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Foucault made her queer

Parents: think twice before sending your sons and daughters off to university. They might just come back gay, according to Dennis Prager, who brings us, as World O' Crap put it, "the shocking story of a coed who majored in 'How to Not Be Heterosexual' at McGill University, and soon found herself having hot, wild lesbian encounters with other busty, attractive young women":

Perhaps the most important argument against same-sex marriage is that once society honors same-sex sex as it does man-woman sex, there will inevitably be a major increase in same-sex sex. People do sexually (as in other areas) what society allows and especially what it honors.

One excellent example illustrating this is an article recently written in the McGill University newspaper by McGill student Anna Montrose. In it, she wrote:

It's hard to go through four years of a Humanities B.A. reading Foucault and Butler and watching 'The L Word' and keep your rigid heterosexuality intact. I don't know when it happened exactly, but it seems I no longer have the easy certainty of pinning my sexual desire to one gender and never the other.

(Michel Foucault is a major French "postmodern" philosopher; Judith Butler is a prominent "gender theorist" at UC Berkeley; and "The L-Word" is a popular TV drama about glamorous lesbians.)

Dennis, of course, just had to meet this woman in person and ask her a few questions, which he did on his radio show:

DP: Prior to attending university you had your 'rigid heterosexuality' intact. Is that correct?

AM: I think that that's pretty fair to say.

DP: So you and I both believe that how people behave sexually, including which sex they will engage with sexually, is largely determined by society and not by nature.

AM: Yeah, I completely agree.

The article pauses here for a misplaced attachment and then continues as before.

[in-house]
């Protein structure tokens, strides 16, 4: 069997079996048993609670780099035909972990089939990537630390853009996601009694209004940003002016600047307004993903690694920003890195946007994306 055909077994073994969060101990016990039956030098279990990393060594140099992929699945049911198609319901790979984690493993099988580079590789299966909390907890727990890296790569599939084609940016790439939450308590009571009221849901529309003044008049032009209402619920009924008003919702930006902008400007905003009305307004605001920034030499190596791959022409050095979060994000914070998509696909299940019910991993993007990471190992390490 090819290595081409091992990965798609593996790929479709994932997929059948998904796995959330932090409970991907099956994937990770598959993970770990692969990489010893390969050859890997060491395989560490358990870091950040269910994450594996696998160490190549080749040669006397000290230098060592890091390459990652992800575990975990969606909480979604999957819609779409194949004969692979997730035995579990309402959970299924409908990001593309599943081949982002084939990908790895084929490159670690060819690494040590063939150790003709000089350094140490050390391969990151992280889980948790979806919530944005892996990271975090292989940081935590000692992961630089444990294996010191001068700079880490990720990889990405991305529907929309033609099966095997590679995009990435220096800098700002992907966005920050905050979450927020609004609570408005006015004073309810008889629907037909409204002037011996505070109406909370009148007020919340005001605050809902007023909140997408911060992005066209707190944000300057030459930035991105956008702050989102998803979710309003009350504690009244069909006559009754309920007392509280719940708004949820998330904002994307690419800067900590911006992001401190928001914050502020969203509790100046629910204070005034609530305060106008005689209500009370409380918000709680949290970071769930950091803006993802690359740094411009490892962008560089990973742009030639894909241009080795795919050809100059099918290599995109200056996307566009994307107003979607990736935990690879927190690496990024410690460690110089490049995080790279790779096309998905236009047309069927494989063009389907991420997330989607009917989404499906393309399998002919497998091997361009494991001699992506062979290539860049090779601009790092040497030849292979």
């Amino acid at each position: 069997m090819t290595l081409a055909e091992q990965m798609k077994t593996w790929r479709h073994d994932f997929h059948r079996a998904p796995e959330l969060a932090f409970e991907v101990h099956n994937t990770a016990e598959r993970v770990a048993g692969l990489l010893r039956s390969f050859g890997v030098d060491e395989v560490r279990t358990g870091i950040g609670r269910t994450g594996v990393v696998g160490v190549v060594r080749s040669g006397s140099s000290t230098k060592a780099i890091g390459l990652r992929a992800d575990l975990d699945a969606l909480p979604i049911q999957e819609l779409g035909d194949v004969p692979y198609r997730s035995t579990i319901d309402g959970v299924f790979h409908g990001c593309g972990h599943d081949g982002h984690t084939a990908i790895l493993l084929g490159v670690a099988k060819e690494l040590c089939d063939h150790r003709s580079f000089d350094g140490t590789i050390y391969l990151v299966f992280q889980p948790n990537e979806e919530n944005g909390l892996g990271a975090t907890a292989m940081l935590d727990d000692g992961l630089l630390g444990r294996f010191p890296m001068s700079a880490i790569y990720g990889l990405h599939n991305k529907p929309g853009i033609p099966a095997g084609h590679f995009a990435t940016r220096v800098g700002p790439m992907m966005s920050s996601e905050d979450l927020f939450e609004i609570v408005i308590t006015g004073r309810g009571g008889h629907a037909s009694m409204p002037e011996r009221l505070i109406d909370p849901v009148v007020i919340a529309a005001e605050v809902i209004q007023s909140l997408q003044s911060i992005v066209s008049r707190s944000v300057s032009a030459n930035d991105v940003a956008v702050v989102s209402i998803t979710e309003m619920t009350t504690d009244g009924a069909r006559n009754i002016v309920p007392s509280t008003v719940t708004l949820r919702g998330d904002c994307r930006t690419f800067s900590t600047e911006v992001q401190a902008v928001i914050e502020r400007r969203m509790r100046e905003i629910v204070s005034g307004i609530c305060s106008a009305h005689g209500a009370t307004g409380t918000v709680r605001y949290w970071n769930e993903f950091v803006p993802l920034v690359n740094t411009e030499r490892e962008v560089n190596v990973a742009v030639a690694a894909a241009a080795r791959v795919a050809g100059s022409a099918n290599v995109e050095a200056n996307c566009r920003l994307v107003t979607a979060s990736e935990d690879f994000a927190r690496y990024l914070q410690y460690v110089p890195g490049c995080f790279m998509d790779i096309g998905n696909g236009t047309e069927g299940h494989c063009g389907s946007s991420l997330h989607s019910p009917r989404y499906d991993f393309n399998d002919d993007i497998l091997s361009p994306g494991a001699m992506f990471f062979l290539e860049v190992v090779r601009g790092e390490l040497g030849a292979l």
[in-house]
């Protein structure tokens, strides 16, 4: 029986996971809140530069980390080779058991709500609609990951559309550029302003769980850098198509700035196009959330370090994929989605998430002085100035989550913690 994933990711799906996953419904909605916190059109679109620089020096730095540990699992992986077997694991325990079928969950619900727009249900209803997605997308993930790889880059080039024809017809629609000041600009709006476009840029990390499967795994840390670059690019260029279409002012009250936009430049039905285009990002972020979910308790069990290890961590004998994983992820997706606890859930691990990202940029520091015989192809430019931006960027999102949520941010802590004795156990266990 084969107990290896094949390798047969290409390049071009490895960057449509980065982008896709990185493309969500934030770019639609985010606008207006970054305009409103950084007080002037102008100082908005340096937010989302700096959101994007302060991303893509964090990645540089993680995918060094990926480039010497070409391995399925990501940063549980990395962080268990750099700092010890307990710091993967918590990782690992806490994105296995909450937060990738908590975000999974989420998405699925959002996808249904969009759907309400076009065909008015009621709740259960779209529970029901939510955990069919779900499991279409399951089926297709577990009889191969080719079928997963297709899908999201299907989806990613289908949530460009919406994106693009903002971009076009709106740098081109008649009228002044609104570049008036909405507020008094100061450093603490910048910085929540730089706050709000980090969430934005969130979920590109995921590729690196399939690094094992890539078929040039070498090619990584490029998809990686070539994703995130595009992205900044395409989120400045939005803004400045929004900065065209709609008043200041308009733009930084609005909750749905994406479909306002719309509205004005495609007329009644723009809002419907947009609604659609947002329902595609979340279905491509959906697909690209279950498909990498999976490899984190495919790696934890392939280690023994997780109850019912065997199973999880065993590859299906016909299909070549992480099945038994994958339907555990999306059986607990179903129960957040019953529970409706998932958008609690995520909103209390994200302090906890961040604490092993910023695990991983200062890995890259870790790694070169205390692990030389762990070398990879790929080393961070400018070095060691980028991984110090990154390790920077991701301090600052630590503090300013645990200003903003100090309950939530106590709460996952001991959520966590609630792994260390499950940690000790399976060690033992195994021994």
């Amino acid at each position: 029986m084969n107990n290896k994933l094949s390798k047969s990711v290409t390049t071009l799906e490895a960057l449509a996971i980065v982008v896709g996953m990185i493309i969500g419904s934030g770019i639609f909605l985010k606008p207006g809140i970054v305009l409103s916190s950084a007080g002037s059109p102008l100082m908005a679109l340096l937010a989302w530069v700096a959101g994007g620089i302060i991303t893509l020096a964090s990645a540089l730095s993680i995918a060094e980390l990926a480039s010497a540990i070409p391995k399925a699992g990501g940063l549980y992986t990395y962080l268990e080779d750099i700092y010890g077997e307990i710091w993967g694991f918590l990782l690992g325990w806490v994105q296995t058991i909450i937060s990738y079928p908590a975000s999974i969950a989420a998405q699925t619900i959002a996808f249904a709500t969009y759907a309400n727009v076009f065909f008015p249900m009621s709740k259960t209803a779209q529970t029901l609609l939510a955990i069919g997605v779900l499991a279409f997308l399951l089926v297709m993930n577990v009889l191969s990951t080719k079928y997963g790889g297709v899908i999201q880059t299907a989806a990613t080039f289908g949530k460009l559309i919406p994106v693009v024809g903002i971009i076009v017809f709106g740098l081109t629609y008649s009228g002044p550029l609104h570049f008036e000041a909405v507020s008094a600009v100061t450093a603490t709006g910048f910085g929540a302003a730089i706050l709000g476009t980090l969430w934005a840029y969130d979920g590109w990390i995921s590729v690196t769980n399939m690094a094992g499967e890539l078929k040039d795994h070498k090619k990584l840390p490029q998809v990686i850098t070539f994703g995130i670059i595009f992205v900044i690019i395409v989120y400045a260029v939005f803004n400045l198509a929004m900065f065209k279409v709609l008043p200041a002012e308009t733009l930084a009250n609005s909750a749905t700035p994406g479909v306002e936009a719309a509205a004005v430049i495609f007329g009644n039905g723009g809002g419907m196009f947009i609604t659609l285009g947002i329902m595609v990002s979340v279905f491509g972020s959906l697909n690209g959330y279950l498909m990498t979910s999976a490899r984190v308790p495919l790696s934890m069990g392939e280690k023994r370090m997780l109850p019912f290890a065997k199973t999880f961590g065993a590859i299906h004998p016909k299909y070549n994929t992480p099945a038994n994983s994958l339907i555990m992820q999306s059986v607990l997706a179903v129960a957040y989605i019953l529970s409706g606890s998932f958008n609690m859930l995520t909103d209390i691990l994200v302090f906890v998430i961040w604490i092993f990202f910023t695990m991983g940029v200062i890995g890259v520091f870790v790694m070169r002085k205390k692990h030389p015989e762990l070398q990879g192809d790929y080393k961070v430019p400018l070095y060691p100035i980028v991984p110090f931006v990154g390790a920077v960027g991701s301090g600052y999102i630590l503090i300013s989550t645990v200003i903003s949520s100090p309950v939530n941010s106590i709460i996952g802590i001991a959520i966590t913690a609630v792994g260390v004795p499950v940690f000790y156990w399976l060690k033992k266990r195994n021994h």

DP: You didn't know you were sexually attracted to women until you went to university? You had lived 18 years and thought you were only sexually attracted to males.

AM: That's true, but I also had never had a boyfriend either. I didn't date --

DP: Whether one has a boyfriend or girlfriend is very different from what one wants to have and where one's sexual fantasies lie.

AM: Yeah, that's completely true.

DP: All I'm saying about sexual choices is that society has a deep impact on sexual choices including whether it's same sex or opposite sex. So my whole position is: Thousands of years of Western civilization preferring male-female bonding leading to marriage and family is a good thing, and Anna feels that it's a bad thing. Is that totally fair? Or am I putting words in your mouth?

AM: I don't think it's necessarily preferable. I think that people should be able to make their own choices.

DP: So one is as good as the other.

AM: Yeah.

DP: So you're saying that for thousands of years, Western society has been wrong for preferring male-female marital bonding.

AM: I only think it's wrong in that it limits other possibilities, which are equally good.


DP: Have you acted upon your new revelation of not being a rigid heterosexual?

AM: What do you mean 'acted on'?

DP: Well, had sexual contact with females.

AM: I guess I have, yeah.

DP: Have you had with a male?

AM: I had. I had a boyfriend for a year.

DP: Is there any difference or are they both equally meaningful to you?

AM: Well, there is definitely a difference, but they are also both meaningful.

Huh huh ... he said 'rigid'.

And then he said 'deep impact'.

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